This is not what you think it is! The heavy material was not breathable and the light color makes your sweat stand out - an embarrassing combination.
Photo: Cam McKenzie Ring

Ease of Movement

These pants scored poorly in this category as well. The heavy material is a little constricting, and the high rise and overworked waistband gets in the way of forward bends. There are two layers of fabric on the waistband and then four layers around the internal key pocket. This extra material bunches up and impedes forward folds.

The high waist bunches up and is uncomfortable during forward bends.
The high waist bunches up and is uncomfortable during forward bends.
Photo: Cam McKenzie Ring

Comfort & Fit

The Lole Lively pant have a high rise in the waistband, which our testers did not particularly like. While we don't like waistbands that ride so low as to reveal all in Downward Facing Dog, there is a happy medium in the middle that this pant overshoots. The material is not as comfortable against the skin as the softer Salutation Legging, though we did like the straight leg design.

The extra material at the waistband was our least favorite feature...
The extra material at the waistband was our least favorite feature, adding extra layers precisely where you don't want (or need) it.
Photo: Cam McKenzie Ring


Even after only a few washes we started to notice some pilling of the material. While the heavy fabric on this model is less likely to wear through than a thinner material, like on the 90 Degree by Reflex Power Flex pants, the real test for a pair of yoga pants is if they can withstand repeated washing and friction, say from your legs rubbing against themselves. Pills ruin the look and feel of your yoga pants. The Athleta Revelation and Prana Audrey pants held up to repeated washing and wear better than this model.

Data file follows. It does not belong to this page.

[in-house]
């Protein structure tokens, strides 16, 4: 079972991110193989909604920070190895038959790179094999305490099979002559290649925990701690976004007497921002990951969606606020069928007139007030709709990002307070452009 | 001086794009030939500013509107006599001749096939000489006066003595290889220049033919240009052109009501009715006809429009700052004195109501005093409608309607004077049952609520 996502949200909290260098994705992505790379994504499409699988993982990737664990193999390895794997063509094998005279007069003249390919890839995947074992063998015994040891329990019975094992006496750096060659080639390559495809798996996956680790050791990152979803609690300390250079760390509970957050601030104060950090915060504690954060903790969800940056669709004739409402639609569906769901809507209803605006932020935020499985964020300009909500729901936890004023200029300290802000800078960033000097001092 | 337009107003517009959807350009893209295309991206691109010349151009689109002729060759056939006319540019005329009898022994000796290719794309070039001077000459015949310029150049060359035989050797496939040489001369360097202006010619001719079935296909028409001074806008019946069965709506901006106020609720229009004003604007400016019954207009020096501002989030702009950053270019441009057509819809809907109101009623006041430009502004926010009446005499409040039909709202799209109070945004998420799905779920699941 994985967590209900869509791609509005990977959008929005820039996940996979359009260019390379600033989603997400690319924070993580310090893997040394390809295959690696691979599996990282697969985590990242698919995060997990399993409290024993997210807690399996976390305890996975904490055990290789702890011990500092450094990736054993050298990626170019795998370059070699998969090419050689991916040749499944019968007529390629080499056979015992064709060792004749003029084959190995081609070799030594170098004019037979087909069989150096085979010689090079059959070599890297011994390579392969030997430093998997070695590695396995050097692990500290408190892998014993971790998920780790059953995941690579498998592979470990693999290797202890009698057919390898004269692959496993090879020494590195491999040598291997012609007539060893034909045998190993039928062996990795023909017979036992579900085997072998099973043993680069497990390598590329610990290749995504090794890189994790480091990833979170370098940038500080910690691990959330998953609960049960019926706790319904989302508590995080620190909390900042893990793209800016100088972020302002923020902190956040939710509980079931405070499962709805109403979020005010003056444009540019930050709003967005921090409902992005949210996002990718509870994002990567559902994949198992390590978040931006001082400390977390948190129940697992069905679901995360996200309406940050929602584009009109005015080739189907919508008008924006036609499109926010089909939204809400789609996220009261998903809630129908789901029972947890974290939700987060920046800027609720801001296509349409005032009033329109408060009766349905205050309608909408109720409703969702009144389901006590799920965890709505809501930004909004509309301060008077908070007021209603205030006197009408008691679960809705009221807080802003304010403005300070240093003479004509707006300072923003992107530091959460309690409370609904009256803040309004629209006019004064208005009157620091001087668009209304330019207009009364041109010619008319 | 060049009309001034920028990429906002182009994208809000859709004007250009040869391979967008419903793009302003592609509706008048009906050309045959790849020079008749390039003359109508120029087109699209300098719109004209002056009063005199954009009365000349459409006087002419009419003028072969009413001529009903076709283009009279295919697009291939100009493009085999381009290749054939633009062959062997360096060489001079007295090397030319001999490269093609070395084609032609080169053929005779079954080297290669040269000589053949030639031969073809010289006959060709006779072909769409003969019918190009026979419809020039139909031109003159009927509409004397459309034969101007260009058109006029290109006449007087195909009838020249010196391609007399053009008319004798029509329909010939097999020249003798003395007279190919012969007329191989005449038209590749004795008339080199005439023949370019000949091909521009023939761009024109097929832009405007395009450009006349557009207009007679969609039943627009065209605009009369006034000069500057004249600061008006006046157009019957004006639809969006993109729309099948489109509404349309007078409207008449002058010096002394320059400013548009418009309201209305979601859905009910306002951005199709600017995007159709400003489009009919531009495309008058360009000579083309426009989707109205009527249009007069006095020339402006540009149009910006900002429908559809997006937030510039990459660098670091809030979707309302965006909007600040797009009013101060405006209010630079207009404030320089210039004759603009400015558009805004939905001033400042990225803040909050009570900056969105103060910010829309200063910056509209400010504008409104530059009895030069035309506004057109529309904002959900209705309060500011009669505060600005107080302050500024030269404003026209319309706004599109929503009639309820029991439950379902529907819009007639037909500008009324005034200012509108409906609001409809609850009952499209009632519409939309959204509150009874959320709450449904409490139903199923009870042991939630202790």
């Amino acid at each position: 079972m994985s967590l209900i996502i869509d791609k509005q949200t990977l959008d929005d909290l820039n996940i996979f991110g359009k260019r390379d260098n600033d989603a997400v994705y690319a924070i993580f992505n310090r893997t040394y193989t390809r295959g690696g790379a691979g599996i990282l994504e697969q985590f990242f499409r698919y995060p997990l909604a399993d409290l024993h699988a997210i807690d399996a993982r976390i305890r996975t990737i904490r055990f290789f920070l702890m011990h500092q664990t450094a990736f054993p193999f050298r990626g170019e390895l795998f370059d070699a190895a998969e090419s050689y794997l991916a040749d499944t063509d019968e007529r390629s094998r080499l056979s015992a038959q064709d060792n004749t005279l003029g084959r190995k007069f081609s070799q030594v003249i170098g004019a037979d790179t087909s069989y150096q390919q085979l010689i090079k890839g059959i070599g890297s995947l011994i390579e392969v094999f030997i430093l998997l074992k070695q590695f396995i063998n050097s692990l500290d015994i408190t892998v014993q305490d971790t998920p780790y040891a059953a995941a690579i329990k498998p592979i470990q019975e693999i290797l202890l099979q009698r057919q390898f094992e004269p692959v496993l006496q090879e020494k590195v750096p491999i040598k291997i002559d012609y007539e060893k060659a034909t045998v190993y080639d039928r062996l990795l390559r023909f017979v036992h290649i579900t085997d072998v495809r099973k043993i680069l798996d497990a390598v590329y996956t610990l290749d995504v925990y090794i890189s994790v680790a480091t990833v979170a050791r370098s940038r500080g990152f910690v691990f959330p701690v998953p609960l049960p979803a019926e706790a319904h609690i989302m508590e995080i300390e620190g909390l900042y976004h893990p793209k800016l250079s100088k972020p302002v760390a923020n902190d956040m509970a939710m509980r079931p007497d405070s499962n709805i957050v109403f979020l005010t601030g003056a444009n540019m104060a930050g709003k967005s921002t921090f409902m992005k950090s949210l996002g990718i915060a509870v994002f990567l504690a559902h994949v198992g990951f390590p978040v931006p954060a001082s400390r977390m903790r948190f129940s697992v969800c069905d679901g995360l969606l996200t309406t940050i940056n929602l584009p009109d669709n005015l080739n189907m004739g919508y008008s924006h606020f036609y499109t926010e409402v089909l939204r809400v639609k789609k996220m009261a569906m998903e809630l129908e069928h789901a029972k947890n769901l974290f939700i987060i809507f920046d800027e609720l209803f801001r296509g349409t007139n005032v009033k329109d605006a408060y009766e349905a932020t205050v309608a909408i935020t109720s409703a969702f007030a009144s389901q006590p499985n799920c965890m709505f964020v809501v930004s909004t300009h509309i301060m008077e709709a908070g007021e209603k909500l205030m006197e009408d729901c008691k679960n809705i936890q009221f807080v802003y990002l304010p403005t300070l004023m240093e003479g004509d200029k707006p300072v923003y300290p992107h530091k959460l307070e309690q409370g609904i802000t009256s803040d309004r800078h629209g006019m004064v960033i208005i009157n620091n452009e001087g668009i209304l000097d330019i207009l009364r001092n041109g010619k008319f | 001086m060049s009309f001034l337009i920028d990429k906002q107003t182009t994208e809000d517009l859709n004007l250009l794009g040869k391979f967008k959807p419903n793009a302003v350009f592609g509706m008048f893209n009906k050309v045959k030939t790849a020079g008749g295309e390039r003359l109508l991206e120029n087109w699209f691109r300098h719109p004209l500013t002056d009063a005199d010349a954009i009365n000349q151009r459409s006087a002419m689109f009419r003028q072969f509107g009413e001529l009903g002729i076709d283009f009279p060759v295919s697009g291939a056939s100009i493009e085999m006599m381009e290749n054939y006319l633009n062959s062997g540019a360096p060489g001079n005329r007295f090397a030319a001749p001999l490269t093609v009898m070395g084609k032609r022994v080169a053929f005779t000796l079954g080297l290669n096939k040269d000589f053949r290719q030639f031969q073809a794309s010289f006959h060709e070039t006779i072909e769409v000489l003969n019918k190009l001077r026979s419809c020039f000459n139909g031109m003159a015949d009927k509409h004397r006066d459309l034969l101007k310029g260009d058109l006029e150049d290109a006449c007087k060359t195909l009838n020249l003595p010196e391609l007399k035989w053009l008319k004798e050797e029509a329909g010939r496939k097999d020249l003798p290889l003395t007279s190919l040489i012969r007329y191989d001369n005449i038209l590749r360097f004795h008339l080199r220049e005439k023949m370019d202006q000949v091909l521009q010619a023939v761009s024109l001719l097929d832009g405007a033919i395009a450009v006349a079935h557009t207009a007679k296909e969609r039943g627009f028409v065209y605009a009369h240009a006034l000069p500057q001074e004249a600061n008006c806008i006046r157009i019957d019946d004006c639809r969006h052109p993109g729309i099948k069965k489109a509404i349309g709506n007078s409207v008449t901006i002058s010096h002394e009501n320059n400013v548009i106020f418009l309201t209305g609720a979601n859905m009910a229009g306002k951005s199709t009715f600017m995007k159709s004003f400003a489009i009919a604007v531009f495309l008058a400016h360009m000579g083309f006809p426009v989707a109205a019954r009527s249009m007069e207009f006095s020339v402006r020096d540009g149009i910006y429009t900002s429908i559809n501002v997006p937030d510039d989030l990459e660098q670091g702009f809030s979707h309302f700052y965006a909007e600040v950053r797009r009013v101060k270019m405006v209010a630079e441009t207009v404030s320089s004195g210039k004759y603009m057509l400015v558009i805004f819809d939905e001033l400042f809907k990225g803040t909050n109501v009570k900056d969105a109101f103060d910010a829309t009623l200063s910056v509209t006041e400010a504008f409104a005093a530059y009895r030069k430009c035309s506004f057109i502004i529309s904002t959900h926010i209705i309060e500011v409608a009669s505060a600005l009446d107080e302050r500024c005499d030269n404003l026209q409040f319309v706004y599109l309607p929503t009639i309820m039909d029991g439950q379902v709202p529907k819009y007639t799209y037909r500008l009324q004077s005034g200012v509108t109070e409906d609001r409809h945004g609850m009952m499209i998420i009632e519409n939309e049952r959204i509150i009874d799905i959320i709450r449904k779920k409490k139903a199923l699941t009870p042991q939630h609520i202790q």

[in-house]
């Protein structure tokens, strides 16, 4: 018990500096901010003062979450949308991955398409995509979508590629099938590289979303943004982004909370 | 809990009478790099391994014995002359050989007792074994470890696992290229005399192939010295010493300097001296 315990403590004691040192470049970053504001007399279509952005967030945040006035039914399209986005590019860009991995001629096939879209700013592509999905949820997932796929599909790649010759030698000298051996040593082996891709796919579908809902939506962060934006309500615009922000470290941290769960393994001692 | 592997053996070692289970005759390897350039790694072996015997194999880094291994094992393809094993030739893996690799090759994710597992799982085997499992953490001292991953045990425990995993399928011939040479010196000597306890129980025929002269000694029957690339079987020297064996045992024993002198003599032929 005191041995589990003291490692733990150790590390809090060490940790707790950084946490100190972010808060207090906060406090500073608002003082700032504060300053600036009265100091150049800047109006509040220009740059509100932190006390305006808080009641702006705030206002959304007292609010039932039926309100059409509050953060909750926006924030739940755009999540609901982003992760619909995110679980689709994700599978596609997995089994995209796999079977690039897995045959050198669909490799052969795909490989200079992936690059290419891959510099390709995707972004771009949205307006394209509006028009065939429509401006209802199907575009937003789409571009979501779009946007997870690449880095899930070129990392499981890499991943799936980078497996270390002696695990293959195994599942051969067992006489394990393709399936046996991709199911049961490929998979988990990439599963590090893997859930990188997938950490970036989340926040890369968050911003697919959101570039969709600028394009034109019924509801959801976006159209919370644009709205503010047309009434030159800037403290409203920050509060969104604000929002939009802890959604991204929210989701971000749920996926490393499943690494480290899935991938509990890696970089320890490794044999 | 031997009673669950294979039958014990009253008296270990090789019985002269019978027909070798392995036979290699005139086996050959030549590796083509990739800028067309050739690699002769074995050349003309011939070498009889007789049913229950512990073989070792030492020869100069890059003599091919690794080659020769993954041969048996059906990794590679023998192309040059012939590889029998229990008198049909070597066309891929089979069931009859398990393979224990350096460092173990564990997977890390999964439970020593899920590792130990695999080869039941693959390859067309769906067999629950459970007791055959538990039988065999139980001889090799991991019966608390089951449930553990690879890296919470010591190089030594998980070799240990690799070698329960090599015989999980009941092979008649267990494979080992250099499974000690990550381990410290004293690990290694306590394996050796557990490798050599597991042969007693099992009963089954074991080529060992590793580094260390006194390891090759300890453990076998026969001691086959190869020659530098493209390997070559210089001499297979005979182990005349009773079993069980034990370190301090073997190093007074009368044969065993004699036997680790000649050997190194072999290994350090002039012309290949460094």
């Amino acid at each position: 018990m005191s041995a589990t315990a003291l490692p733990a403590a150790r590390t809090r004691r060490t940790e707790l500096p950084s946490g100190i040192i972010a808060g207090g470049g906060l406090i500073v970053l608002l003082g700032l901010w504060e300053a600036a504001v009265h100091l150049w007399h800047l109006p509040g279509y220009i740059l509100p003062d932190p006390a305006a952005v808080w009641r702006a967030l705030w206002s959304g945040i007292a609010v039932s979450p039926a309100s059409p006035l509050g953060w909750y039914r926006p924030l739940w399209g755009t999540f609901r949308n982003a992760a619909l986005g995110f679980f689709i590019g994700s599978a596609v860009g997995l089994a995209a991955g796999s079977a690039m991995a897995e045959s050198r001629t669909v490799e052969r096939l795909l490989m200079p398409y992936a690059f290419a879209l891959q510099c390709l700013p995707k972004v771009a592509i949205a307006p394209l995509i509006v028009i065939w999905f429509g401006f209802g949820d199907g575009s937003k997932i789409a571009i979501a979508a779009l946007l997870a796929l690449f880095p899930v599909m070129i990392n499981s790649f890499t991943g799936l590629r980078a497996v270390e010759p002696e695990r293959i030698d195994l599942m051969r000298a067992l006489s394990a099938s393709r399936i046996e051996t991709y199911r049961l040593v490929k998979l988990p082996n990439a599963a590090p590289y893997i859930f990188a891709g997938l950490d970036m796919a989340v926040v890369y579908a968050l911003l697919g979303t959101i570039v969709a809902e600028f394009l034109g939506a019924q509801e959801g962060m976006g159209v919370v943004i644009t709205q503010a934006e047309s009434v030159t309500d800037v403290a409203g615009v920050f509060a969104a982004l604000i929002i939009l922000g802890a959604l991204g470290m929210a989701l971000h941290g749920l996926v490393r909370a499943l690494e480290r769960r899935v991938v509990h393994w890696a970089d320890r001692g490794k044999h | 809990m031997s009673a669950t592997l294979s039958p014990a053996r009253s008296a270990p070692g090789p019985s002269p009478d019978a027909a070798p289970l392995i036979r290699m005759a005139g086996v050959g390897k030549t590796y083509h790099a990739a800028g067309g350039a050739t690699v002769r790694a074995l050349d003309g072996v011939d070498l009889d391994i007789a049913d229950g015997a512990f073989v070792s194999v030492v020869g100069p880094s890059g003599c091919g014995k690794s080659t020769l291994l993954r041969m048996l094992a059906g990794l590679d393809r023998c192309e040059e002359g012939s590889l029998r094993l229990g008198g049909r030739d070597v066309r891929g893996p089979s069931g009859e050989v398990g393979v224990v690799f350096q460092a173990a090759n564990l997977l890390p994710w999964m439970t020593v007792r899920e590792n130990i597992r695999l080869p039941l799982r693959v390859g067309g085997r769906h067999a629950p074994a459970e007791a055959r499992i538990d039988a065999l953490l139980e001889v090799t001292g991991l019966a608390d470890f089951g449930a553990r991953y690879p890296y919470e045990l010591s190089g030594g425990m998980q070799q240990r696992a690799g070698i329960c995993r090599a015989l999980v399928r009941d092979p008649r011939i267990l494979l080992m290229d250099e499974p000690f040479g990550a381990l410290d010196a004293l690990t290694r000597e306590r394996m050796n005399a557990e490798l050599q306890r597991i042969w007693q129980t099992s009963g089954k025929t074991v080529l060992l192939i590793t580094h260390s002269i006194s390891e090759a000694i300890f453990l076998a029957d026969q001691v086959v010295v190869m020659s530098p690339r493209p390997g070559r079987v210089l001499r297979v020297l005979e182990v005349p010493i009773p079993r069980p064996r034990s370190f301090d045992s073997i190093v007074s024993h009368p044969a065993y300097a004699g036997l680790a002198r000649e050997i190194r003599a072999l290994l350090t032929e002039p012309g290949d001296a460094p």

Sometimes a manufacturer will add style elements to a pant to make it stand out from a crowd and hopefully sell, because otherwise all black yoga pants look alike. While we appreciate efforts to mix it up, they missed the mark with the two-tone and overworked waistband.

We're not sure what the designers were thinking with the two-tone...
We're not sure what the designers were thinking with the two-tone waistband, though the seaming details on the legs are nice.
Photo: Cam McKenzie Ring

Best Applications

Even though Lole touts these pants for yoga, overall they did not seem well-suited for the sport. The material is too heavy for vigorous exercise and the waistband too bulky. We'd use these pants for light gym workouts, walks, and as around the house loungers instead of yoga.

These pants are best for gentle poses that won't work up a sweat.
These pants are best for gentle poses that won't work up a sweat.
Photo: Cam McKenzie Ring


These pants cost a staggering $105. While we might be willing to pay this much for a pair of technical pants if they were high performing and lasted forever, that's not the case here. These were the most expensive pants in the review and also the lowest scoring in our tests.


The Lole Lively pants are expensive, heavy and poorly designed. Of all the models we tested in this review, these were our least favorite and the last pair we'd want to practice in. Check out our full Review to see which models we did like.

Cam McKenzie Ring